Show this one to your kids. Think you can work on a race team with just a high school education? Not likely, we learned in this video series (the guys we talked to all had college degrees). Here’s the videos from when we visited the Target Indy Race team. Lots of fun stuff and behind the scenes. We got access every race fan would die for.
Sigh, now I’m getting tons of email saying “how are you gonna explain that Microsoft left a back door that resulted in the WMF exploit?”
So, I sent those over to Stephen Toulouse and said “can you get the details on this claim?” He just posted that on his blog.
Dave Winer only told you half the story when he said I said that CES was boring. It was boring. Why? Cause I read about all the cool stuff on Engadget before I saw it in person — even my cool “find” the Celestron SkyScout was covered on Engadget two weeks before CES. Tradeshows are really pretty boring for the most part. You walk up and down the aisles, occassionally seeing something interesting. You walk over, and get pitched. Then they try to give you stuff. I have a rule, that I told Patrick “I don’t take anything from anyone.” Why? Cause then you have to carry it around.
MacWorld is even more boring. Why? It’s like one big booth surrounded by lots of small ones. The Samsung booth at CES was three times the size of the biggest booth here and Samsung wasn’t the biggest booth at CES. The scale at CES is something you simply can’t explain on a blog. The scale here at MacWorld can be explained by “it all fits in the Moscone Center.”
Somethings don’t change between CES or MacWorld, though, the Microsoft booth was packed here too (although I could get in and talk with employees, which totally was different from CES). The booths here at MacWorld are a LOT smaller and a LOT less crowded than at CES. Another difference? I got a parking space right across the street. At CES I had to wait in a one-hour taxi line just to get to the show.
Another difference? We saw almost the entire show floor here in a few hours. At CES? You can’t even see 1/10 the show in the same amount of time (and I never saw the entire CES, despite walking around it for three hours).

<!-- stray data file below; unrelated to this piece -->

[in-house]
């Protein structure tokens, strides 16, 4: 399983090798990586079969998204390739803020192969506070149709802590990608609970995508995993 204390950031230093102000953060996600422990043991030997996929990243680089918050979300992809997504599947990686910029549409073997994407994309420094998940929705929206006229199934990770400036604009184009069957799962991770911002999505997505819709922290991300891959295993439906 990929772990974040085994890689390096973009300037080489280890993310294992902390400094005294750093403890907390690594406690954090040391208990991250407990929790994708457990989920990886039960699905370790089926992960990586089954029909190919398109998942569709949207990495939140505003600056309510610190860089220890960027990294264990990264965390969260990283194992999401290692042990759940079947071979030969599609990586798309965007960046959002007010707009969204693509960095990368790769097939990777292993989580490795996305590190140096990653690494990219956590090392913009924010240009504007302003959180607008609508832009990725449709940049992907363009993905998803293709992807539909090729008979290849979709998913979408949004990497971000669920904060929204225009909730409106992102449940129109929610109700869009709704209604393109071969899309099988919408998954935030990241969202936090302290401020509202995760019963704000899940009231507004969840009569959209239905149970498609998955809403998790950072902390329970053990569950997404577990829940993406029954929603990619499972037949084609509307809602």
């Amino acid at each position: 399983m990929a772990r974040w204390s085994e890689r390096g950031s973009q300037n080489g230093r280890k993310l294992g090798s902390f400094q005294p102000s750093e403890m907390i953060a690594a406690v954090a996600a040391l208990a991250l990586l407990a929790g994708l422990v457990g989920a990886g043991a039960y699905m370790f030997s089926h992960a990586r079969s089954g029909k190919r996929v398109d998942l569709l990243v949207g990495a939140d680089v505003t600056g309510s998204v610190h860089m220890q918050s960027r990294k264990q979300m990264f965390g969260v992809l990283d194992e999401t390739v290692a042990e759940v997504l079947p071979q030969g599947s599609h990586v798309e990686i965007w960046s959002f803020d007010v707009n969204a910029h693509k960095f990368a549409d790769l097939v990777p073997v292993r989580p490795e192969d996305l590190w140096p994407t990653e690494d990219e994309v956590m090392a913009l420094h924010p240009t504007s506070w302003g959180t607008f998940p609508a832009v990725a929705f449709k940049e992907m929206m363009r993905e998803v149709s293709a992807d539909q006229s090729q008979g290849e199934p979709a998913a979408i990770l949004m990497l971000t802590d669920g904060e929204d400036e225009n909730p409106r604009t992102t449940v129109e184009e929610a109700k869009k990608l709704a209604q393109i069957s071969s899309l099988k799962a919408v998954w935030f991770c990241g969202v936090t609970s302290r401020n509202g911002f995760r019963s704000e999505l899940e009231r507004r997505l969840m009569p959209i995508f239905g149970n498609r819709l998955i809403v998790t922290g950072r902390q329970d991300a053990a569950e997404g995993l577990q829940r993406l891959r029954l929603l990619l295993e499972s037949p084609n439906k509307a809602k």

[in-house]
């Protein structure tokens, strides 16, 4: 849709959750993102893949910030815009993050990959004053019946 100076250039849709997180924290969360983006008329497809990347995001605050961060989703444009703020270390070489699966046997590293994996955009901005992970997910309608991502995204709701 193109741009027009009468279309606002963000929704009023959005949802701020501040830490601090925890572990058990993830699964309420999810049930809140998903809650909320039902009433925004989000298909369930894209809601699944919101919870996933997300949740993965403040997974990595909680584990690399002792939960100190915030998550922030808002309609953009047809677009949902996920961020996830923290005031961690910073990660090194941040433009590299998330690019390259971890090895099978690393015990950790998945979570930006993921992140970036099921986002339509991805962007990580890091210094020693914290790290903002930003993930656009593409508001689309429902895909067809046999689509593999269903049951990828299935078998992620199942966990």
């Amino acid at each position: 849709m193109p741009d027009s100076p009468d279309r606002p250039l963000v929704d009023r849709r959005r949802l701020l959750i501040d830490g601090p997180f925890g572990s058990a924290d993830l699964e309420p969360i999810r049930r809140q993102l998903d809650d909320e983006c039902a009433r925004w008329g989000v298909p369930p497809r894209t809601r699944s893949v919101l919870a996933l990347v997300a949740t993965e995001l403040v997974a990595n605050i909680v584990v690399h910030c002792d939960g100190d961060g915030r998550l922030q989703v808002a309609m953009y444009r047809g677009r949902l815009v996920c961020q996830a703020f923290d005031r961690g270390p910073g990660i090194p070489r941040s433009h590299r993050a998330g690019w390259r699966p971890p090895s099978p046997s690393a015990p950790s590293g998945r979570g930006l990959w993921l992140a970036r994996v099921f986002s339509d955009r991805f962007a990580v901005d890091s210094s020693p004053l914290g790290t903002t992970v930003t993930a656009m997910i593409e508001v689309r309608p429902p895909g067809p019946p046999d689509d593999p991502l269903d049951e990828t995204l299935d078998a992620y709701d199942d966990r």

Another difference? You had to pay to get into MacWorld. Damn. $45. CES was free (and had a LOT more to see).
It’s been a day of surprises at MacWorld.
First, Dave Winer, at breakfast, told Patrick “this is your lucky day, I’m buying you a Mac.” Wow. Patrick is in heaven. We’ll do a podcast later. Sort of a Mac vs. Tablet PC kind of debate. Mine is black. His is white. We’re dressed the same. The Channel 9 guy has been visiting MacWorld.
Second, Shel Israel called me during lunch and said “our book is in stock at Amazon.” Awesome, you can buy your copy now. Go, we’ll wait.
Third, Phillip Torrone called me up and said “let’s hang out.” Which we’re doing at the Metreon right now. All four of us are sharing his EVDO link.
Off to Macworld we go. Watch the Flickr feed for fun photos (no, not now, later!). Oh, there’s my new Lenovo Tablet PC.
The evening started out skeptical enough. John Tokash, director of software development at Homestead Technologies, wrote me with a list of troubles he’s having with Windows Vista. He also wrote me some of the things he liked and asked “what else is there?” I gave him a short list, one of which included per-application audio settings. He went nuts!
I just realized that the power of my evangelism is simply journalistic work. I go around to the teams and ask them what they are doing, they tell me, and then when people ask me what’s cool in Windows Vista, I just tell them. Long way of saying that I hung out for an hour with Steve Ball and Larry Osterman and a few others and got the skinny on per-app audio.
Oh, and John isn’t just raving about Vista, he got a look at FeedLounge, a new RSS aggregator that’s launching on Monday, and he says it’s worth a look.